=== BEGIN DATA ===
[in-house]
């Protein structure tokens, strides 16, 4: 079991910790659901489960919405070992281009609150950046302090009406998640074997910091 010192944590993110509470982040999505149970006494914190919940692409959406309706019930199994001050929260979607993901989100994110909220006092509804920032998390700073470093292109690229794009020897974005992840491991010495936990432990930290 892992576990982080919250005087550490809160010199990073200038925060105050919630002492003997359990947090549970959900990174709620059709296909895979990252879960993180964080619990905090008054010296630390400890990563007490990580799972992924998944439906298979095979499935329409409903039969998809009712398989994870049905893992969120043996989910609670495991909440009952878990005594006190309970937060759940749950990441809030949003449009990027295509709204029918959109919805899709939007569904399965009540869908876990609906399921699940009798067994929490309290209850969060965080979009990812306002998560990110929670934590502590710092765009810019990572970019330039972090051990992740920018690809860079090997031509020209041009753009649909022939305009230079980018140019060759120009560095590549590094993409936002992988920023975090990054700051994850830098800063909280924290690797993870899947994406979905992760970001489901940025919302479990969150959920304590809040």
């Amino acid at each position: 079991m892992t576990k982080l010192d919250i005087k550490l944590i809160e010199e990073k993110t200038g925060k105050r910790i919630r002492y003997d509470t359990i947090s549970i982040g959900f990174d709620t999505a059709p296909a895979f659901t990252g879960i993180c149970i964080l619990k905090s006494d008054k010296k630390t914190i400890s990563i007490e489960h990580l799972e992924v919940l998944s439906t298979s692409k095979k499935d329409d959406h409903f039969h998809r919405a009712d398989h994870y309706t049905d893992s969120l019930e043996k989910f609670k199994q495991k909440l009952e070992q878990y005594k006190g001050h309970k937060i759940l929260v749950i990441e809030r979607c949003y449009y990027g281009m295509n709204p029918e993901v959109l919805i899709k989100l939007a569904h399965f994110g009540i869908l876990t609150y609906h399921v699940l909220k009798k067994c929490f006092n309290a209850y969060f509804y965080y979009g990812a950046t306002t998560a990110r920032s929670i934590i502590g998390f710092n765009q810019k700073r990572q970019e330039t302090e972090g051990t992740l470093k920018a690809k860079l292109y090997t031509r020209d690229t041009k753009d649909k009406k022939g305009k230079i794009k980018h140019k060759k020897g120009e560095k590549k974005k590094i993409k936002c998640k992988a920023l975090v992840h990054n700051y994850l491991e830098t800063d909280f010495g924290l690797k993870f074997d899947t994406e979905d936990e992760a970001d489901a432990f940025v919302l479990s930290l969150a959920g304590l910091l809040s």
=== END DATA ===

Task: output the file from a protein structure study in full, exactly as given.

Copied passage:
[in-house]
């Protein structure tokens, strides 16, 4: 079991910790659901489960919405070992281009609150950046302090009406998640074997910091 010192944590993110509470982040999505149970006494914190919940692409959406309706019930199994001050929260979607993901989100994110909220006092509804920032998390700073470093292109690229794009020897974005992840491991010495936990432990930290 892992576990982080919250005087550490809160010199990073200038925060105050919630002492003997359990947090549970959900990174709620059709296909895979990252879960993180964080619990905090008054010296630390400890990563007490990580799972992924998944439906298979095979499935329409409903039969998809009712398989994870049905893992969120043996989910609670495991909440009952878990005594006190309970937060759940749950990441809030949003449009990027295509709204029918959109919805899709939007569904399965009540869908876990609906399921699940009798067994929490309290209850969060965080979009990812306002998560990110929670934590502590710092765009810019990572970019330039972090051990992740920018690809860079090997031509020209041009753009649909022939305009230079980018140019060759120009560095590549590094993409936002992988920023975090990054700051994850830098800063909280924290690797993870899947994406979905992760970001489901940025919302479990969150959920304590809040």
């Amino acid at each position: 079991m892992t576990k982080l010192d919250i005087k550490l944590i809160e010199e990073k993110t200038g925060k105050r910790i919630r002492y003997d509470t359990i947090s549970i982040g959900f990174d709620t999505a059709p296909a895979f659901t990252g879960i993180c149970i964080l619990k905090s006494d008054k010296k630390t914190i400890s990563i007490e489960h990580l799972e992924v919940l998944s439906t298979s692409k095979k499935d329409d959406h409903f039969h998809r919405a009712d398989h994870y309706t049905d893992s969120l019930e043996k989910f609670k199994q495991k909440l009952e070992q878990y005594k006190g001050h309970k937060i759940l929260v749950i990441e809030r979607c949003y449009y990027g281009m295509n709204p029918e993901v959109l919805i899709k989100l939007a569904h399965f994110g009540i869908l876990t609150y609906h399921v699940l909220k009798k067994c929490f006092n309290a209850y969060f509804y965080y979009g990812a950046t306002t998560a990110r920032s929670i934590i502590g998390f710092n765009q810019k700073r990572q970019e330039t302090e972090g051990t992740l470093k920018a690809k860079l292109y090997t031509r020209d690229t041009k753009d649909k009406k022939g305009k230079i794009k980018h140019k060759k020897g120009e560095k590549k974005k590094i993409k936002c998640k992988a920023l975090v992840h990054n700051y994850l491991e830098t800063d909280f010495g924290l690797k993870f074997d899947t994406e979905d936990e992760a970001d489901a432990f940025v919302l479990s930290l969150a959920g304590l910091l809040s």